Friday, February 25, 2011

Rejuvenation of Arab nationalism and/or identity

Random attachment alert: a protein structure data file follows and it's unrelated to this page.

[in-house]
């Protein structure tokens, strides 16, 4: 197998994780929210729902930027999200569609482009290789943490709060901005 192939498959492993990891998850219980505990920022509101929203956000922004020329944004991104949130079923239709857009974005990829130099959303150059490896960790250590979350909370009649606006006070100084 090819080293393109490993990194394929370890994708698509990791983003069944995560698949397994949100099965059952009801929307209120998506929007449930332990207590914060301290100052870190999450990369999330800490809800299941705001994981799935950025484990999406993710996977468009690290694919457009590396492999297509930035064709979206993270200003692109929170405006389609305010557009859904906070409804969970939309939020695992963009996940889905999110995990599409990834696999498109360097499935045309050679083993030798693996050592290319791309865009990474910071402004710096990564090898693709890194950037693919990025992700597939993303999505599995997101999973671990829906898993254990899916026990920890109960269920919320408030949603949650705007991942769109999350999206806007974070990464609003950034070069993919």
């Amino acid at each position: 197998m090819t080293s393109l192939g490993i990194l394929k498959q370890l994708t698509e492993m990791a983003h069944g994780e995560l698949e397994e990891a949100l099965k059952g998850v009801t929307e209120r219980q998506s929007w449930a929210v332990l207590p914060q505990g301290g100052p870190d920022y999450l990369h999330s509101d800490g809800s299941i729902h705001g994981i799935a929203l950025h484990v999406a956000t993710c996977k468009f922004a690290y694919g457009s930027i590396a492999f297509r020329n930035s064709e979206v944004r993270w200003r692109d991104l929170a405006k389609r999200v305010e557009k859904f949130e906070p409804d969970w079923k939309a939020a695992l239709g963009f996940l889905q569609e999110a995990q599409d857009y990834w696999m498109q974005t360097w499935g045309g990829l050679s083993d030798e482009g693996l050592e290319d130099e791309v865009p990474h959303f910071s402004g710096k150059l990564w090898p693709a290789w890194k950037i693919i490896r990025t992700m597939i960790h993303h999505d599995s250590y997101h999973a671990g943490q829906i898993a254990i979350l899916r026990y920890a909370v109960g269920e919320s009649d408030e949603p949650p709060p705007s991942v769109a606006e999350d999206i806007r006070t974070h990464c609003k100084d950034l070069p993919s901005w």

I have argued in public speeches (although I have not published it yet) about "the rejuvenation of Arab nationalism" in the wake of the war on Iraq back in 1991.  I still stand by my thesis and now find ample evidence of it.  This is an unreported story of the developments in the Arab world: how the events in Tunisia have affected every Arab country in one way or another, and only Arab countries.  How the slogans are being changed from maghrib to mashriq without an organizational orchestration.  Tunisia is leading the way: it is setting the tone and pace of the uprisings.  I am watching live footage of demonstrations in Tunisia today: and the slogans could not be clearer: a voice of Arab nationalist solidarity.   There are flags of most Arab countries in the protests in Tunisia today, and as soon as Bin Ali fled, Tunisians were chanting about the "liberation of Palestine."  Egyptian protesters have been more cautious in their collective action because: 1) Egyptian nationalism is strong and have been nurtured for decades by Sadat and Mubarak AND Camp David; 2) Egyptian protesters are keen on not antagonizing the military at this point for many reasons, and the Arab nationalist manifestation would translate into undermining that precious--by US/Israeli standards--treaty.  But these are revolutionary time: Alexander Kerensky is barely remembered in the Russian Revolution.  Ahmad Shafiq will be a footnote to the story.  The Tunisian protesters will also lead the way in how they keep pushing: after they achieve victories, they push even more. Now they want to bring down the cabinet and to create a constitutional convention.  Finally: what is Aljazeera if not an Arab nationalist phenomenon?  Also, note that Islamist from Tunisia to Morocco and to Egypt are now increasingly speaking about the "Arab ummah".